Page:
My six year old grandson informed me last Friday that Dr. Martin Luther King Jr. wants us to conquer hate with love. His teachers must be doing a great job, because that is the first time he has come home to proclaim something so profound. Teachers have a tough job (spoken from experience). Thank you, teachers.
I want my grandsons to also know about all the different kinds of love that our society, including our educational system, does not do a good job of teaching young people. Our language does not even have words for the different kinds of love. Not so in the Greek language. They have four words that mean ‘love’:
- Agápe (ἀγάπη agápē) means “love: esp. brotherly love, charity; the love of God for man and of man for God.” Agape is used in the biblical passage known as the “love chapter,” 1 Corinthians 13, and is described there and throughout the New Testament as brotherly love, affection, good will, love, and benevolence. Whether the love given is returned or not, the person continues to love (even without any self-benefit). Agape is also used in ancient texts to denote feelings for one’s children and the feelings for a spouse, and it was also used to refer to a love feast. It can also be described as the feeling of being content or holding one in high regard. Agape is used by Christians to express the unconditional love of God for his children. This type of love was further explained by Thomas Aquinas as “to will the good of another.”
- Éros (ἔρως érōs) means “love, mostly of the sexual passion.” The Modern Greek word “erotas” means “intimate love.” It can also apply to dating relationships as well as marriage. Plato refined his own definition: Although eros is initially felt for a person, with contemplation it becomes an appreciation of the beauty within that person, or even becomes appreciation of beauty itself. Plato does not talk of physical attraction as a necessary part of love, hence the use of the word platonic to mean, “without physical attraction.” In the Symposium, the most famous ancient work on the subject, Plato has Socrates argue that eros helps the soul recall knowledge of beauty, and contributes to an understanding of spiritual truth, the ideal “Form” of youthful beauty that leads us humans to feel erotic desire – thus suggesting that even that sensually based love aspires to the non-corporeal, spiritual plane of existence; that is, finding its truth, just like finding any truth, leads to transcendence. Lovers and philosophers are all inspired to seek truth through the means oferos.
- Philia (φιλία philía) means “affectionate regard, friendship,” usually “between equals.” It is a dispassionate virtuous love, a concept developed by Aristotle. In his best-known work on ethics, Nicomachean Ethics, philia is expressed variously as loyalty to friends, family, and community, and requires virtue, equality, and familiarity. Furthermore, in the same text philos denotes a general type of love, used for love between family, between friends, a desire or enjoyment of an activity, as well as between lovers.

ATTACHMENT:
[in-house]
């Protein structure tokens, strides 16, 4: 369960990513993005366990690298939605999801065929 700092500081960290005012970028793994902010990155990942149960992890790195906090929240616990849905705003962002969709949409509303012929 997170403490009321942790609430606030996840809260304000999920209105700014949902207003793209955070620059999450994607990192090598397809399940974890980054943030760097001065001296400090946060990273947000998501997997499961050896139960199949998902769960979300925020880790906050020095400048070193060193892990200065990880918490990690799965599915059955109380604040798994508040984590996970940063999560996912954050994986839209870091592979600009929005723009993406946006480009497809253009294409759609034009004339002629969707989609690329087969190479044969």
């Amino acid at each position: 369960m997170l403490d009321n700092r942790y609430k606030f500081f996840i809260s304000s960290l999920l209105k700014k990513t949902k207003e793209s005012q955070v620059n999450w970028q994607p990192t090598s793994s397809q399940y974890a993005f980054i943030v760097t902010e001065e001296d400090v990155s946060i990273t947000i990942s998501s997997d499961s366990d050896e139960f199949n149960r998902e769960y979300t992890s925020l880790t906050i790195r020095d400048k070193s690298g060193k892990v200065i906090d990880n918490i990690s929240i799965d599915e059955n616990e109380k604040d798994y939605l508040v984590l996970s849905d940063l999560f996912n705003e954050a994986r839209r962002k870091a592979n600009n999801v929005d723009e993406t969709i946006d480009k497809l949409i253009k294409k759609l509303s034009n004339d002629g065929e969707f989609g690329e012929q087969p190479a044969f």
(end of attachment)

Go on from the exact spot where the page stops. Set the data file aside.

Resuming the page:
- Storge (στοργή storgē) means “love, affection” and “especially of parents and children” It is natural affection, like that felt by parents for offspring. Rarely used in ancient works, and then almost exclusively as a descriptor of relationships within the family. It is also known to express mere acceptance or putting up with situations, as in “loving” the tyrant. (from Wikipedia)
I strive to love everyone (agape love), no matter what. However, I do not always love what they say or do. Sometimes, to truly love someone means telling them that their behavior is unacceptable, because if they continue that behavior it will lead to their destruction or some other unfavorable outcome. I define unacceptable behavior as behavior that is against the law, and/or against God’s laws. That is where tough love comes into play. To truly love means to do the hard thing, the uncomfortable thing, and draw the line in the sand. If the beloved chooses to cross the line, then the beloved must suffer the consequences, whatever those have been determined to be. For his or her ultimate good and the good of others.
We had this discussion in Sunday School class once. We studied and found that we cannot judge one’s eternal salvation (whether or not they are going to heaven or hell). Only God can do that. But we can and should judge the fruit of the Spirit (love, joy, peace, forbearance, kindness, goodness, faithfulness, gentleness and self-control…etc.), or the lack of it (…. being filled with all unrighteousness, wickedness, greed, evil; full of envy, murder, strife, deceit, malice; they are gossips, slanderers, haters of God, insolent, arrogant, boastful, inventors of evil, disobedient to parents,….etc.)
We all make choices. Our life is comprised of our choices. I love that Dr. Martin Luther King Jr. wanted his children to be judged by their character, their actions, their choices.
Work has begun on the interior of the health club and some of the furnishings are already in place upstairs, since the upstairs will be comprised of offices and will not undergo remodeling. A storage unit for the Wellness Maps is being delivered tomorrow. It is a innovative system used primarily by attorneys, and should prove to be a low stress and efficient way to manage the member’s Wellness Maps. It will be kept in the RN Wellness Consultant’s office downstairs on the ground floor.
May you all have a love-filled week!
Written By DG Gridley
January 19, 2015 was originally published @ Aging With Grace, Aging In Place– » DG’s Weekly Blog and has been syndicated with permission.